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Michael Shellenberger Explains to Senate Committee Why Baseload Sources Are Essential for Grid Reliability

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Bob Meinetz's picture
Nuclear Power Policy Activist Independent

I am a passionate advocate for the environment and nuclear energy. With the threat of climate change, I’ve embarked on a mission to help overcome the fears of nuclear energy. I’ve been active in...

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  • Mar 15, 2021
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Environmental activist Michael Shellenberger testified Thursday before the Senate Committee on Energy and Natural Resources at a hearing on the reliability of America's electrical grid.

Video:



Highlights:

"In 2012, 2017, and 2021 the National Academies of Science and Engineering published three separate reports on threats to the grid, resilience, and the future of electricity. 1 In its 2017 report, the Academies warned that U.S. electrical grids were increasingly 'complex and vulnerable.'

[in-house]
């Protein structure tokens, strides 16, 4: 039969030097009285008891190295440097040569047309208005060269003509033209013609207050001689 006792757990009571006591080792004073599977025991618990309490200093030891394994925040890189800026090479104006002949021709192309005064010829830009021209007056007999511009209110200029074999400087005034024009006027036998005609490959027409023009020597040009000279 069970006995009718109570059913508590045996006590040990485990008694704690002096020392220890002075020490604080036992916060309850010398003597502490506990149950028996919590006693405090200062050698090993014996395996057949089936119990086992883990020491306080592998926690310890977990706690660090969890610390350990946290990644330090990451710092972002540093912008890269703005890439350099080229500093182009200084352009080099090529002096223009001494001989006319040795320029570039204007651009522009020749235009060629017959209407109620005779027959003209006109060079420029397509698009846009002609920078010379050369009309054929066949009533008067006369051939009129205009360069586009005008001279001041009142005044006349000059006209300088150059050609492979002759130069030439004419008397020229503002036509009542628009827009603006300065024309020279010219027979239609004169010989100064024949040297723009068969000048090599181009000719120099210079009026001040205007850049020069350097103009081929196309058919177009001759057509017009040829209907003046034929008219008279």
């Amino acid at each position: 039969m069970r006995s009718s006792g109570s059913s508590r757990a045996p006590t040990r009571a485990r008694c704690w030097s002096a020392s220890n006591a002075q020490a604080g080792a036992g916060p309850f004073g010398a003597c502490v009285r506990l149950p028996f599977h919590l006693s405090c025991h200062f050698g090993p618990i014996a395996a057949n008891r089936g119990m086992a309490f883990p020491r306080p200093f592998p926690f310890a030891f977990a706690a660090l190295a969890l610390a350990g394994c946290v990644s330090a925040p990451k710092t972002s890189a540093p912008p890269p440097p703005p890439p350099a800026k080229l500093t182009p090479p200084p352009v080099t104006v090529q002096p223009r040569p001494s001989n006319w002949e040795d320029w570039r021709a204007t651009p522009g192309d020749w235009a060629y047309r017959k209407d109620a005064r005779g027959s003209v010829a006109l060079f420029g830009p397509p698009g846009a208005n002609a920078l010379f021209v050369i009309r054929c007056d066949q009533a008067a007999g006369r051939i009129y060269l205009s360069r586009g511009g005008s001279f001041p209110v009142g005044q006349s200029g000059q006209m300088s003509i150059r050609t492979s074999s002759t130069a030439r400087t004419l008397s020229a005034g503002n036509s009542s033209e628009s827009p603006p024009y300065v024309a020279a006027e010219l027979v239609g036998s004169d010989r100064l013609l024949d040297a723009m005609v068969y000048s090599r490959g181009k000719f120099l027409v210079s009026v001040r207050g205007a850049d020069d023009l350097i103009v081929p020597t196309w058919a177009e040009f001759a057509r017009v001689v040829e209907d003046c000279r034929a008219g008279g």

"Meanwhile, many experts see in recent trends an inevitable transition away from coal and nuclear power plants, designed to function as baseload capacity, toward variable renewable energy sources with just-in-time natural gas back-up...But events in mid-February throughout the center of the country, including Texas, and last summer in California, suggest that attempting to replace nuclear plants with variable renewable energy sources could make electricity grids less resilient.

"Nuclear plants are among the most reliable components of America’s power grids. Nuclear plants operate as a national fleet at 94 percent annual capacity factor, thanks to tightly choreographed refueling operations that barely interrupt eighteen-month continuous uptime at most facilities. The hardening required of nuclear plants first in response to 9/11 and then in response to the loss of Fukushima Daiichi in 2011 has further ensured their contribution to reliability, resiliency, and affordability.

Part of the reason for inadequate in-state electricity supply in California last August was that state regulators had closed in-state baseload power plants. 'People wonder how we made it through the heat wave of 2006,' said the CEO of California’s grid operator, CAISO, at the time. 'The answer is that there was a lot more generating capacity in 2006 than in 2020.... We had San Onofre [nuclear plant] of 2,200 megawatts, and a number of other plants, totaling thousands of megawatts not there today.'

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